- Next steps and homework: Designers and students prioritize features for development; students get assignments for using applications between meetings.
- Individual work time: We provide time for students to use the software tools to track daily tasks and goals, share accomplishments on their MyLife ePortfolio, or prepare for self-direction of their IEP meeting.
What Are the Benefits?
Developing in this way mitigates the shortcomings of many commercial information technologies, which often neglect individuals with autism and intellectual disabilities because they emphasize text-dominant content and controls, fail to employ universal design, and lack ways to accommodate individual preferences.
Cognitopia’s design approach has provided opportunities over many years for technical developers to understand the context of the student testers’ experiences and to see first hand any accessibility barriers presented by their prototype designs. This shared experience between designers and students minimizes user error and gives students a chance to see the impact of their suggestions and feedback on the final product. More than one student has been known to say, “Hey that’s my feature!,” when they see something they suggested that’s been incorporated into the Cognitopia suite of web-based tools.
In many ways, this approach integrates the design thinking mantra from the technology development world with the mandate for person-centered thinking that characterizes best-practice in disability services. Future information technology design should continue to explore genuine, embedded collaborative development with ongoing direct involvement of students and adults with autism and other cognitive disabilities. Participatory design that involves individuals with neurological differences should be the driving force behind the evolution of accessible self-management technology.
Tom Keating, Ph.D. is co-founder and CEO of Cognitopia, home of the Cognitopia Connect platform for life management applications. Keating has been focused for the past 20 years on research and development of self-management and community living applications for individuals with cognitive disabilities including autism, intellectual disabilities, traumatic brain injury, and cognitive decline due to aging.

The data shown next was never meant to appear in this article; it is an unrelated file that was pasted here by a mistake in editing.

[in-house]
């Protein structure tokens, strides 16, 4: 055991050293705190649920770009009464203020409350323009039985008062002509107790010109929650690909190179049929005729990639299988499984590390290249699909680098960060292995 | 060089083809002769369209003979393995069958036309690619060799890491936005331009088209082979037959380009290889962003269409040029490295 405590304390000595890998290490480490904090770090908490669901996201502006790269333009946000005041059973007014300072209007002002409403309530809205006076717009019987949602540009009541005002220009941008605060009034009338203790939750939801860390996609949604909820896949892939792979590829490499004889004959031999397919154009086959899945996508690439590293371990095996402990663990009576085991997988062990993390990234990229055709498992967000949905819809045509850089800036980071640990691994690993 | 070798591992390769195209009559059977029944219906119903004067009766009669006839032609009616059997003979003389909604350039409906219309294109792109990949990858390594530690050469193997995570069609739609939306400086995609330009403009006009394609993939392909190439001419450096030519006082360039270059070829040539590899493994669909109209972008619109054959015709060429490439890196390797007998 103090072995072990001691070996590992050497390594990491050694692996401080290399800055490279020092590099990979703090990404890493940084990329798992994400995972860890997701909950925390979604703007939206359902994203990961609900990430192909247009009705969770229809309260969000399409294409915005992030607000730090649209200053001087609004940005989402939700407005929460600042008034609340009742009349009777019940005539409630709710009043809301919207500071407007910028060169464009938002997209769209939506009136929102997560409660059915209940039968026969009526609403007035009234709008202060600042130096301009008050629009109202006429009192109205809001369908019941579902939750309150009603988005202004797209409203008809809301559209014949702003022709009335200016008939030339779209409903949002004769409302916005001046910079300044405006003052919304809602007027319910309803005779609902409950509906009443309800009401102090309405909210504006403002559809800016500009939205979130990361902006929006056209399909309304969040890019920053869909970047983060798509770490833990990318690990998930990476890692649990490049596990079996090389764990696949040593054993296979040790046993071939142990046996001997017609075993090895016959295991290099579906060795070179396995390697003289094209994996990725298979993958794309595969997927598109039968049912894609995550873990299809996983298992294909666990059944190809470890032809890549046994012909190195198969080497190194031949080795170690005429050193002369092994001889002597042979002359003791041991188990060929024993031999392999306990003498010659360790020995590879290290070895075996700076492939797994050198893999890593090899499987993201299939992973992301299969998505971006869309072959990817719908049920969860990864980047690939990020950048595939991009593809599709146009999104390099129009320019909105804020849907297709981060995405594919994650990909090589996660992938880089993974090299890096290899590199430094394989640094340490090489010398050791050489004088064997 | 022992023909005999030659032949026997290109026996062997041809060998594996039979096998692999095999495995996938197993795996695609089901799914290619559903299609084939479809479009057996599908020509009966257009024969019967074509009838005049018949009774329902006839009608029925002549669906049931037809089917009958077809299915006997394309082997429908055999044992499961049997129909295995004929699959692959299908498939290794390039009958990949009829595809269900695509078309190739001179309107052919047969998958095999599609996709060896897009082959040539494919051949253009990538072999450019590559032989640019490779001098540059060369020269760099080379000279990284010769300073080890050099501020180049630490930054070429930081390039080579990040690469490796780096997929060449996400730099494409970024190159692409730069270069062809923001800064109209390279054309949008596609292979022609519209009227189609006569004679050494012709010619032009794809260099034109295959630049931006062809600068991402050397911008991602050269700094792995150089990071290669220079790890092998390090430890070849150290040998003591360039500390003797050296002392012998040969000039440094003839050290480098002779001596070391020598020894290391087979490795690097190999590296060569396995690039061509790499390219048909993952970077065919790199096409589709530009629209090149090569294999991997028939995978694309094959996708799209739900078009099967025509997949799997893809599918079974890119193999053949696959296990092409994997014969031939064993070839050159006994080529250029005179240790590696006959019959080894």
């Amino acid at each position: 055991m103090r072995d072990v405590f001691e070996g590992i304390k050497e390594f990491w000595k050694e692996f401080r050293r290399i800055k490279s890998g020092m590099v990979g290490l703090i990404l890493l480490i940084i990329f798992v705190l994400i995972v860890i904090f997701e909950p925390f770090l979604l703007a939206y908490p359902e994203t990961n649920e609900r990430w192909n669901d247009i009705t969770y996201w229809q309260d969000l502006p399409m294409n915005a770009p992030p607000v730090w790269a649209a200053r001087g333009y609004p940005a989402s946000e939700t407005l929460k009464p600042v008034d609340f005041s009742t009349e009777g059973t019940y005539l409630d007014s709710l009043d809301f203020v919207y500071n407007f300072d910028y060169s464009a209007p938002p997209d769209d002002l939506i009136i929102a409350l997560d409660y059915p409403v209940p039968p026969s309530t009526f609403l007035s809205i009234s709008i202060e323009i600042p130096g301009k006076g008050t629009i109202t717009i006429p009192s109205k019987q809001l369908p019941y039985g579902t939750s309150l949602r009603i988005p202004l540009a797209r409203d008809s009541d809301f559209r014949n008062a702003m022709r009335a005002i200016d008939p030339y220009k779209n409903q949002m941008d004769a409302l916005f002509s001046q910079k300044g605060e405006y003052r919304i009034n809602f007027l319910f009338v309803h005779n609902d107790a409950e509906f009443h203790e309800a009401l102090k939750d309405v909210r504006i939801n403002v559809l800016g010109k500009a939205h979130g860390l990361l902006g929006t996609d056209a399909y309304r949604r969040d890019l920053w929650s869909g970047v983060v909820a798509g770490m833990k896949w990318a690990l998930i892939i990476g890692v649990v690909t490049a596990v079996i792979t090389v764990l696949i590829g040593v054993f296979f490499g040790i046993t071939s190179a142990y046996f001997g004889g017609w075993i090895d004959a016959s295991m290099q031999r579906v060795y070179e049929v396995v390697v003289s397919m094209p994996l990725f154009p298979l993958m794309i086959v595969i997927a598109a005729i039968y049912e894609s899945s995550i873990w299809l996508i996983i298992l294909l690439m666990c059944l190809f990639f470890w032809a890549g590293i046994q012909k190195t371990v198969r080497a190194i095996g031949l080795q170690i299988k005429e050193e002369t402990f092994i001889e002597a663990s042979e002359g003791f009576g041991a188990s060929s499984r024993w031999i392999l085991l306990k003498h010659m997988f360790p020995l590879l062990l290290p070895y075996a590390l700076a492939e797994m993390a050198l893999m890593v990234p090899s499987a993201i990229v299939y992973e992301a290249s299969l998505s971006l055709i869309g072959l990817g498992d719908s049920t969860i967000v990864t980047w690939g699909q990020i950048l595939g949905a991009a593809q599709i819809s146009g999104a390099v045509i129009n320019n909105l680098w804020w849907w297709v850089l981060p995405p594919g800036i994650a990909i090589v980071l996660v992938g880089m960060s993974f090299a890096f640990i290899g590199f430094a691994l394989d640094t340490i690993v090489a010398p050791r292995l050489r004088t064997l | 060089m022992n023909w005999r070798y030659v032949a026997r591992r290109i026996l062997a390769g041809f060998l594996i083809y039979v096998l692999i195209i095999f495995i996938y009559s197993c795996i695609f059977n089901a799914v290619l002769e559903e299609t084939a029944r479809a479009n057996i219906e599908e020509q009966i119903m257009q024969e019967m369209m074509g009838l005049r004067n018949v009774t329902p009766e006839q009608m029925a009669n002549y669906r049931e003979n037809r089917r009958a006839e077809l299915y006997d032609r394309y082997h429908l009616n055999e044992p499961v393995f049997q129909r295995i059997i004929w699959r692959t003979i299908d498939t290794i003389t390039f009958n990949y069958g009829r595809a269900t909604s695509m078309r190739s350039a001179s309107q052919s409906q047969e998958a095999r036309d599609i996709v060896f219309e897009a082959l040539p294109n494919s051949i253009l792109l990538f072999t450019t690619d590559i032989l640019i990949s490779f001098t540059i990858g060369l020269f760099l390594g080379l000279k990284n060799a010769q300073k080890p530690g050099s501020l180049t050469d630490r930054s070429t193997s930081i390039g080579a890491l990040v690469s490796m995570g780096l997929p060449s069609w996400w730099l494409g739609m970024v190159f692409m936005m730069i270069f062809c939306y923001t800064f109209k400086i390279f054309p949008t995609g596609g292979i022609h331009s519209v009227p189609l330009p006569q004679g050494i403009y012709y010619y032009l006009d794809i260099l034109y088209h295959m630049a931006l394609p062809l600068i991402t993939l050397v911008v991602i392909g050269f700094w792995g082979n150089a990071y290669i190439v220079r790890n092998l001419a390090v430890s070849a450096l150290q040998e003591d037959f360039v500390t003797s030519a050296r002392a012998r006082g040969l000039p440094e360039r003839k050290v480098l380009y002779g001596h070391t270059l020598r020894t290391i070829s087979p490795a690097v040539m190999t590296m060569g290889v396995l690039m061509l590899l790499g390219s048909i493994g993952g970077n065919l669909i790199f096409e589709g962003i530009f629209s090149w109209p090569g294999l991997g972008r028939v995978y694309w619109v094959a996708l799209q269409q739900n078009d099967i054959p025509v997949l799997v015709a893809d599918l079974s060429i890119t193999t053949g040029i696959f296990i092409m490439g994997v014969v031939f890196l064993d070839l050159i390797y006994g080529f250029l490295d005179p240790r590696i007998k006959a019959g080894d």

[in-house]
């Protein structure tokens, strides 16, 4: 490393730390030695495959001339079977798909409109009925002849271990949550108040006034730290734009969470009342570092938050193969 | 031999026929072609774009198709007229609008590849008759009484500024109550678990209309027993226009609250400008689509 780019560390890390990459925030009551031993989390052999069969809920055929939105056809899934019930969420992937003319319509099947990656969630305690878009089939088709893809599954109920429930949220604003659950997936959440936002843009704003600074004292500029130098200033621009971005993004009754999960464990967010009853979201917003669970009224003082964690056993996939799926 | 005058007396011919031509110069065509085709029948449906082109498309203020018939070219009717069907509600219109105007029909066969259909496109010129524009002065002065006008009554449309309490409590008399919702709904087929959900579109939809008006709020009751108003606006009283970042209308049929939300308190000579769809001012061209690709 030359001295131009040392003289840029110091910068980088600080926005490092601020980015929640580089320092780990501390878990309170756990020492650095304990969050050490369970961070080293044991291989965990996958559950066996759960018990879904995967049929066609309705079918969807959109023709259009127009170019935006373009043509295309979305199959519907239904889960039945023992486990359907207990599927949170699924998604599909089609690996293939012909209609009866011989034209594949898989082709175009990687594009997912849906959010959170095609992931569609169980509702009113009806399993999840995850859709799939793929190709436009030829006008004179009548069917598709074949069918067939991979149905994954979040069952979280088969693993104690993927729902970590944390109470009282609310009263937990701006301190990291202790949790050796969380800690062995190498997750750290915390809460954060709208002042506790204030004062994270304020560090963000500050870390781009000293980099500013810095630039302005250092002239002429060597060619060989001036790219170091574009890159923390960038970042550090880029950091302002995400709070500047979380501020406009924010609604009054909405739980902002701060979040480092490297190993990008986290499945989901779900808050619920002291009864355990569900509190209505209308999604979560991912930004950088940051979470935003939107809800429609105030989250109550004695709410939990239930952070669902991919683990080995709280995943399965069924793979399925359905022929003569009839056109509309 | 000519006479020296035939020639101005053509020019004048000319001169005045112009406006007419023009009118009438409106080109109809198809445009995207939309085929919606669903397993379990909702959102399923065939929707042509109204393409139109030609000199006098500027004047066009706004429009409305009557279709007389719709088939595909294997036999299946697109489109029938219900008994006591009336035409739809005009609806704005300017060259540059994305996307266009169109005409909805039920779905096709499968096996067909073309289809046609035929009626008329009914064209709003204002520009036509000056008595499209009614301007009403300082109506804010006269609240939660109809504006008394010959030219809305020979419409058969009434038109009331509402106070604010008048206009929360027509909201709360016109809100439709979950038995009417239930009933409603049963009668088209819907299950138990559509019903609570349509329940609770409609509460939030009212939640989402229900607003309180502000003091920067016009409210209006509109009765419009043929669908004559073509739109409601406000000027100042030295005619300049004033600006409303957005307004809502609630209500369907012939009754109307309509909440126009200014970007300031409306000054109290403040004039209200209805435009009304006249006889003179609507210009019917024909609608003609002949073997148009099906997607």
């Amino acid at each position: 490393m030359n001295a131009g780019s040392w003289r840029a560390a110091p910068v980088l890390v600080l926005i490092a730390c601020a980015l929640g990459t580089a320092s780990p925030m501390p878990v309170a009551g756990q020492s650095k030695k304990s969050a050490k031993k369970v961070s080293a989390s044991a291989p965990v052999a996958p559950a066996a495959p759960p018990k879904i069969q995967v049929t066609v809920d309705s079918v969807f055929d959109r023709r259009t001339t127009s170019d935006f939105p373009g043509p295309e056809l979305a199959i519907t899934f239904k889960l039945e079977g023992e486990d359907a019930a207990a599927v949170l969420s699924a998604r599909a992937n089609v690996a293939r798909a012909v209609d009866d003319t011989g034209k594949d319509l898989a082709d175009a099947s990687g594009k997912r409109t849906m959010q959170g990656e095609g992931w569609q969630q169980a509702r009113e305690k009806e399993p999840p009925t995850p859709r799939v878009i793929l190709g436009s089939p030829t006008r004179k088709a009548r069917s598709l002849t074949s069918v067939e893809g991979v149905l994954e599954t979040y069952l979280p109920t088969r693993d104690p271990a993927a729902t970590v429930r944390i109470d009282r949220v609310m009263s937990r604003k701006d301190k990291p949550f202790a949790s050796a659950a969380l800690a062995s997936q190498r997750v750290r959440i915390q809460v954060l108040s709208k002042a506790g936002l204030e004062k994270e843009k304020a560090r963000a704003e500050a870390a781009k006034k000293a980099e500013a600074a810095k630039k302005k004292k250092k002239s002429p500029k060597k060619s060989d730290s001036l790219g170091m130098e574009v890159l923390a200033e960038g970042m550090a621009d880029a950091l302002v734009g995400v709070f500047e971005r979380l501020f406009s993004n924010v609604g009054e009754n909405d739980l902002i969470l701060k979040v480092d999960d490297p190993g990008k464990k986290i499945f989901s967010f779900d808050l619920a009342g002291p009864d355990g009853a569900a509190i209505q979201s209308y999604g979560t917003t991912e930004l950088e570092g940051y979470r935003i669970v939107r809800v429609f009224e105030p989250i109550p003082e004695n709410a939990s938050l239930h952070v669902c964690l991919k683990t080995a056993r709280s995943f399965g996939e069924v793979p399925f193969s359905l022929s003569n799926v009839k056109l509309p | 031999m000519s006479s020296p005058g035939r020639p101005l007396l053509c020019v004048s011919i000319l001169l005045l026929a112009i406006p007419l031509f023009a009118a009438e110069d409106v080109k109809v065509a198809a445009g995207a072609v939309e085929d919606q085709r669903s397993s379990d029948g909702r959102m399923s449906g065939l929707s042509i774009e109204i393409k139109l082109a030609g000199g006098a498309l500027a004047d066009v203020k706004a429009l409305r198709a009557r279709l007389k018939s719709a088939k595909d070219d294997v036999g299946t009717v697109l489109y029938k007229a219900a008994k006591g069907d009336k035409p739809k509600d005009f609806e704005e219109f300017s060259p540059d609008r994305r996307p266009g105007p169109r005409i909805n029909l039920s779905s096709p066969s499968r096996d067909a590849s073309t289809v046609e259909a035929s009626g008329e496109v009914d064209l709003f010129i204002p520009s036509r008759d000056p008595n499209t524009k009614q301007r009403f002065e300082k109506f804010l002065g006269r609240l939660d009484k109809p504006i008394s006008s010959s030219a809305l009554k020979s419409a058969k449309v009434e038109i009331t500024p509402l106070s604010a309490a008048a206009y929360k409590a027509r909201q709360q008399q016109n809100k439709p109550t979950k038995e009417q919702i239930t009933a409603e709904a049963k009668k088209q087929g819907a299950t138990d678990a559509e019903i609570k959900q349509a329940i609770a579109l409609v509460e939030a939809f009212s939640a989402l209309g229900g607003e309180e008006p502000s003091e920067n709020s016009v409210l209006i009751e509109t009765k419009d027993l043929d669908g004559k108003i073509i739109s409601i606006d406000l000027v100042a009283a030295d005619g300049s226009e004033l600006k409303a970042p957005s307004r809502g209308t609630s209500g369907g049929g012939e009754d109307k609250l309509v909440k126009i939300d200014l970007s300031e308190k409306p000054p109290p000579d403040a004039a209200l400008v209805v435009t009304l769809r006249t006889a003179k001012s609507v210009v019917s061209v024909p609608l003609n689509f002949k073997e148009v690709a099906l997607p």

Tobias Rickard has been an Autism Consultant for the Eugene 4J School District in Eugene Oregon since 2005. Prior to consulting, Toby was a Special Education teacher and received his Masters in Special Education from the University of Oregon, with an emphasis on positive behavior support. Before teaching, Toby was an Employment Specialist in Boulder, Colorado supporting individuals with autism and other exceptionalities with their vocational pursuits. Toby has previously been active in Oregon Council for Exceptional Children, holding various leadership positions within the state unit. Toby is an active member of his disability community as a long-term board member of the local non-profit Supporting Access to Independent Living and as an advisory board member of KindTree Autism Rocks, both located in Eugene. Toby’s areas of interest are in student advocacy, transition, and accessibility. Particularly, the development of student-centered technologies and universal design for learning.